The restaurant is beautiful, in the morning and afternoon it provides suburb views over the Rhine, and when the arty crowds are in full flow in the evenings, it acts as a goldfish bowl for people to have an audience for their social acts, and the windows become mirrors so people can maintain eye contact, at least with themselves.

If you find yourself starring out of the window, don’t follow the white rabbit. It’s more worthwhile the gold rabbit. The gold Lindt rabbit. If you do follow it, you will find it takes you to the chocolate museum. As I said, worth following.

Logical design and art are closely linked. And this case, inverse to each other, and a clue to the art orientation is in the title. A nice artistic design means some things just shouldn’t be there. For example, power points are just too ugly, as must be shower doors.

The light switches are also unique and spirited, proceeding to throw a strop and refuse to turn on after you’ve just turned them off making it a hotel which does not favour the indecisive.

In a clever move, the chairs in the lobby are uniquely designed to prevent people from loitering. One set will provide a comfy illusion, but if you lean back, you’ll be at precisely the most uncomfortable angle between sitting and lying. The others gave me a dead leg within five seconds of sitting on them which I didn’t think was even possible, although given their height, perhaps they weren’t designed for sitting on but merely an artistic display as there were no ladders in the vicinity to assist.


Reading 14 March, 2011 at 12:00 pm

Aside from being the birthplace of may great British legends, Reading is also an astounding town which should be studied in great detail regarding the inhabitants weight. Quite how the vast majority aren’t obscenely obese is beyond me. In a random sample of establishments, it was found that only one wasn’t an eatery, and that was a fish shop. Aside from places making beef unhealthy, places making sandwiches unhealthy, they also have shops with the sole intention of making milk as unhealthy as possible (one method they use is blending in Mars bars).

One possible explanation for the population being in normal proportion is that the sheer number of dining establishments offers so much choice that no one can decide which to frequent, and thus end up dithering into starvation, or at least plenty of back and forth to constitute exercise.

In attempts to resist these temptations, care must be taken as you may stumble into one of the many sweet shops, not all of which are in plain sight. Once entering at least a half decent sweet shop, it is impossible to leave empty handed.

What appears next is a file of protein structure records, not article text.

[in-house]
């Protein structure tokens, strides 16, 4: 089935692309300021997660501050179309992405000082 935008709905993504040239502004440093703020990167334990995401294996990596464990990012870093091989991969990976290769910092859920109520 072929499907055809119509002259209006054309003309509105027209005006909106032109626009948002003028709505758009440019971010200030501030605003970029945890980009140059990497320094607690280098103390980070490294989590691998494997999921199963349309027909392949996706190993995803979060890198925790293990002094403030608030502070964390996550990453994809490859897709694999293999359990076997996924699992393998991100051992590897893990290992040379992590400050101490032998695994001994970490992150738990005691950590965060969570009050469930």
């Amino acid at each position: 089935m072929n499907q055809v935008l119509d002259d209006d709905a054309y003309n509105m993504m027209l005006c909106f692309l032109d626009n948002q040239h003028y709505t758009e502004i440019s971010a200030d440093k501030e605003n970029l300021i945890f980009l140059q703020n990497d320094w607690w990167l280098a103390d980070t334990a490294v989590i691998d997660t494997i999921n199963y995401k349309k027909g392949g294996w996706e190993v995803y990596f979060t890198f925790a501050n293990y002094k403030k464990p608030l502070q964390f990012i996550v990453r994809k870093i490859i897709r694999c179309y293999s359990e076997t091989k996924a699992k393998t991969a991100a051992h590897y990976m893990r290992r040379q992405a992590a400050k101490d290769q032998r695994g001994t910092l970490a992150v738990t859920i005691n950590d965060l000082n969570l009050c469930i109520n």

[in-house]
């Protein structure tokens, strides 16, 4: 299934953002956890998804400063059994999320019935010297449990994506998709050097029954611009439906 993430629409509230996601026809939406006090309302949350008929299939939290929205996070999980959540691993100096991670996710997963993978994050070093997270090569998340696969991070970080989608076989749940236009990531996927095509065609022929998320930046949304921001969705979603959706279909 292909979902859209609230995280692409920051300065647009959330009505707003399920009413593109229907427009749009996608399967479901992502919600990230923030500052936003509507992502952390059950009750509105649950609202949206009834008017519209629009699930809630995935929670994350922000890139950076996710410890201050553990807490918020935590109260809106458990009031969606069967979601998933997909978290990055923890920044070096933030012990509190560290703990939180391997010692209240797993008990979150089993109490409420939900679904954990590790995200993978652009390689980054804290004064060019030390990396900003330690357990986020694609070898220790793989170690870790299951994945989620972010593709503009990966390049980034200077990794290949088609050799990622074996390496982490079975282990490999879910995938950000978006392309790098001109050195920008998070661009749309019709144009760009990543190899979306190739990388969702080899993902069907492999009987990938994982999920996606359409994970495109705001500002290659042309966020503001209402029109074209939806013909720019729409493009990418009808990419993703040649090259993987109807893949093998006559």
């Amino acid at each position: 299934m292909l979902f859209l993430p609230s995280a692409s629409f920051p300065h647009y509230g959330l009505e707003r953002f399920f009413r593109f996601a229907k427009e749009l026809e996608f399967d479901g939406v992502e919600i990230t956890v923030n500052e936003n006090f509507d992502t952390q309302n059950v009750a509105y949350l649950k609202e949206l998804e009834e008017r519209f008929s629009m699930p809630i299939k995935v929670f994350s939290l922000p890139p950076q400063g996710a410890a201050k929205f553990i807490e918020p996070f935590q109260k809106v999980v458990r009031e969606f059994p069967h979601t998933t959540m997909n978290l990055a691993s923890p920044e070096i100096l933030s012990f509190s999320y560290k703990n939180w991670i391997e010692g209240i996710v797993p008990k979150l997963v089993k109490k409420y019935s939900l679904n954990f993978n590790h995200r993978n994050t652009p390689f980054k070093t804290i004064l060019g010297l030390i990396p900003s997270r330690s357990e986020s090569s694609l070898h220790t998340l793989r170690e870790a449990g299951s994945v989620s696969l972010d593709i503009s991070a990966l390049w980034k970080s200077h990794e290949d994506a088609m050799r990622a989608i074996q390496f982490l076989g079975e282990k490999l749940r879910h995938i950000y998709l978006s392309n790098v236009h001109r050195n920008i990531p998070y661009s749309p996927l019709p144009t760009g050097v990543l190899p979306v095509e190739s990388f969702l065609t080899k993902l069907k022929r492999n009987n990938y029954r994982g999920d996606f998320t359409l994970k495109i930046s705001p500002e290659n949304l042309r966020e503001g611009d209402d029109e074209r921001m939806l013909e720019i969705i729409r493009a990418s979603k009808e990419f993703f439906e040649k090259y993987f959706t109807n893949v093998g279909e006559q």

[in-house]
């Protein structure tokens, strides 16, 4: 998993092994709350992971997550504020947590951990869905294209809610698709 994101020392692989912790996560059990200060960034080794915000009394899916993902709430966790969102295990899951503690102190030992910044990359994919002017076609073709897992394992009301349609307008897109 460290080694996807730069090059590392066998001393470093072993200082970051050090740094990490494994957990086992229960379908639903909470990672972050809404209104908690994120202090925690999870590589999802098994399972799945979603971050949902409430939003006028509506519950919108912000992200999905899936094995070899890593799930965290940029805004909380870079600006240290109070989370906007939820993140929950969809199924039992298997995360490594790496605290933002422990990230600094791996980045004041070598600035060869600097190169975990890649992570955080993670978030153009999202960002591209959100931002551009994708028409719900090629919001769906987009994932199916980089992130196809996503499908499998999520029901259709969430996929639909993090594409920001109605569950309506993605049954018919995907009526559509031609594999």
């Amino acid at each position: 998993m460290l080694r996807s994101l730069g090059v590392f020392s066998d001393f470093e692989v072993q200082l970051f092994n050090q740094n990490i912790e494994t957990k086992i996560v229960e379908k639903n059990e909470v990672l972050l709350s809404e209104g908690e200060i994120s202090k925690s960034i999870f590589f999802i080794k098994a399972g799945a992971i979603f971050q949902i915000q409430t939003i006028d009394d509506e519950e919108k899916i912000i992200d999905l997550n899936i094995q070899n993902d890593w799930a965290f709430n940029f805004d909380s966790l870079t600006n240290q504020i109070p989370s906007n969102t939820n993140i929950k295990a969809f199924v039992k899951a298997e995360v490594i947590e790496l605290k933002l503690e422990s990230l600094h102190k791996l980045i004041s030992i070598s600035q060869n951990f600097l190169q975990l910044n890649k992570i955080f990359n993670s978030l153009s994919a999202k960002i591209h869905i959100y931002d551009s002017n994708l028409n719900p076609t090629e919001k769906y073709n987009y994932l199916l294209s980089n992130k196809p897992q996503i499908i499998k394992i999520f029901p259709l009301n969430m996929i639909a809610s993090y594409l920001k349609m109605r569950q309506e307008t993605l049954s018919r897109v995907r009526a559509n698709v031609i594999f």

The shops have excellent customer service, they manage to do this by ensuring they have more shop floor staff then customers. However, this means any assistant you seek assistance from will either be dripping with boredom, or have to be torn from fascinating conversations with their similarly idle colleagues.

Snippets of these conversations reveal that the population has just figured out where babies come from.

Reading also should be studied to establish at what point the character that looks like a guy that no one will date with man-boobs and is pushing a pram is more likely to be the mother or the father. It may be a question of cup size – men are more likely to have a large coke with a meal.


Bahrain 24 January, 2011 at 12:00 pm

This hot Arabian country is fascinating in how it manages to be in the desert and still be cold. The wind not only keeps you at English temperatures, but also whips up sand into your face on a regular basis causing blindness, and in extreme cases, bad hair.
Trips to this country remind me of trips to Longleat Safari park which you used to drive through, pressing your face against the car window, and occasionally scream out “Look! Over there! I can see a Lion!….no…..sorry, my mistake, it’s just a tree”. Here you can travel all day, pass hundreds of people, and occasionally you may catch sight of an Arab, but it usually isn’t. More likely to be an Indian or someone hailing from a far eastern country.